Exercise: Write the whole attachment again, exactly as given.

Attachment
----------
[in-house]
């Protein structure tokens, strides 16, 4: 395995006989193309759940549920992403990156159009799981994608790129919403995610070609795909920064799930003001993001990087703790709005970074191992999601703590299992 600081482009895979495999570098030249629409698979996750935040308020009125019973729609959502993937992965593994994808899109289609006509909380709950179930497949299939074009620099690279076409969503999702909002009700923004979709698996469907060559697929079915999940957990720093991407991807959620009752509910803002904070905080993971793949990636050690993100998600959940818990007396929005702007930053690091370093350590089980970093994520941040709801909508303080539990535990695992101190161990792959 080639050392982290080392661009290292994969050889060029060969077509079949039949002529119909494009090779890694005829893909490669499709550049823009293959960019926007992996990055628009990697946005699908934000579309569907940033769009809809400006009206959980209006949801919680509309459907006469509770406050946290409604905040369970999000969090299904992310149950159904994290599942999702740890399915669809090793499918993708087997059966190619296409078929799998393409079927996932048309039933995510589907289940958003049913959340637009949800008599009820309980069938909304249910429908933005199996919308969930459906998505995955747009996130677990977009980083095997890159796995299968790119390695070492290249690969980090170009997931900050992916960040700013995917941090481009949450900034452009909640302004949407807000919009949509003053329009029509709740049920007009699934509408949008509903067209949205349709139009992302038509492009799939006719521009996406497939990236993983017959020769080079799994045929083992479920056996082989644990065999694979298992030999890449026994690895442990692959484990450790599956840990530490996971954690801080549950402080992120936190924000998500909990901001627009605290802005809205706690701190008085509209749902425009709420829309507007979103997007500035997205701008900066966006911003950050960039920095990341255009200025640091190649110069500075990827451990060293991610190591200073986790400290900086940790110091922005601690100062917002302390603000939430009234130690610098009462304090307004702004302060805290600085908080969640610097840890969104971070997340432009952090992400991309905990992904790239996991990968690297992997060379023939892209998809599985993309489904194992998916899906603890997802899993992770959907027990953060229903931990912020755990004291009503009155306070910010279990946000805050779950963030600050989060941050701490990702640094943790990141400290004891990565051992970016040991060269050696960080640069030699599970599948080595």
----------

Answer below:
[in-house]
């Protein structure tokens, strides 16, 4: 395995006989193309759940549920992403990156159009799981994608790129919403995610070609795909920064799930003001993001990087703790709005970074191992999601703590299992 600081482009895979495999570098030249629409698979996750935040308020009125019973729609959502993937992965593994994808899109289609006509909380709950179930497949299939074009620099690279076409969503999702909002009700923004979709698996469907060559697929079915999940957990720093991407991807959620009752509910803002904070905080993971793949990636050690993100998600959940818990007396929005702007930053690091370093350590089980970093994520941040709801909508303080539990535990695992101190161990792959 080639050392982290080392661009290292994969050889060029060969077509079949039949002529119909494009090779890694005829893909490669499709550049823009293959960019926007992996990055628009990697946005699908934000579309569907940033769009809809400006009206959980209006949801919680509309459907006469509770406050946290409604905040369970999000969090299904992310149950159904994290599942999702740890399915669809090793499918993708087997059966190619296409078929799998393409079927996932048309039933995510589907289940958003049913959340637009949800008599009820309980069938909304249910429908933005199996919308969930459906998505995955747009996130677990977009980083095997890159796995299968790119390695070492290249690969980090170009997931900050992916960040700013995917941090481009949450900034452009909640302004949407807000919009949509003053329009029509709740049920007009699934509408949008509903067209949205349709139009992302038509492009799939006719521009996406497939990236993983017959020769080079799994045929083992479920056996082989644990065999694979298992030999890449026994690895442990692959484990450790599956840990530490996971954690801080549950402080992120936190924000998500909990901001627009605290802005809205706690701190008085509209749902425009709420829309507007979103997007500035997205701008900066966006911003950050960039920095990341255009200025640091190649110069500075990827451990060293991610190591200073986790400290900086940790110091922005601690100062917002302390603000939430009234130690610098009462304090307004702004302060805290600085908080969640610097840890969104971070997340432009952090992400991309905990992904790239996991990968690297992997060379023939892209998809599985993309489904194992998916899906603890997802899993992770959907027990953060229903931990912020755990004291009503009155306070910010279990946000805050779950963030600050989060941050701490990702640094943790990141400290004891990565051992970016040991060269050696960080640069030699599970599948080595």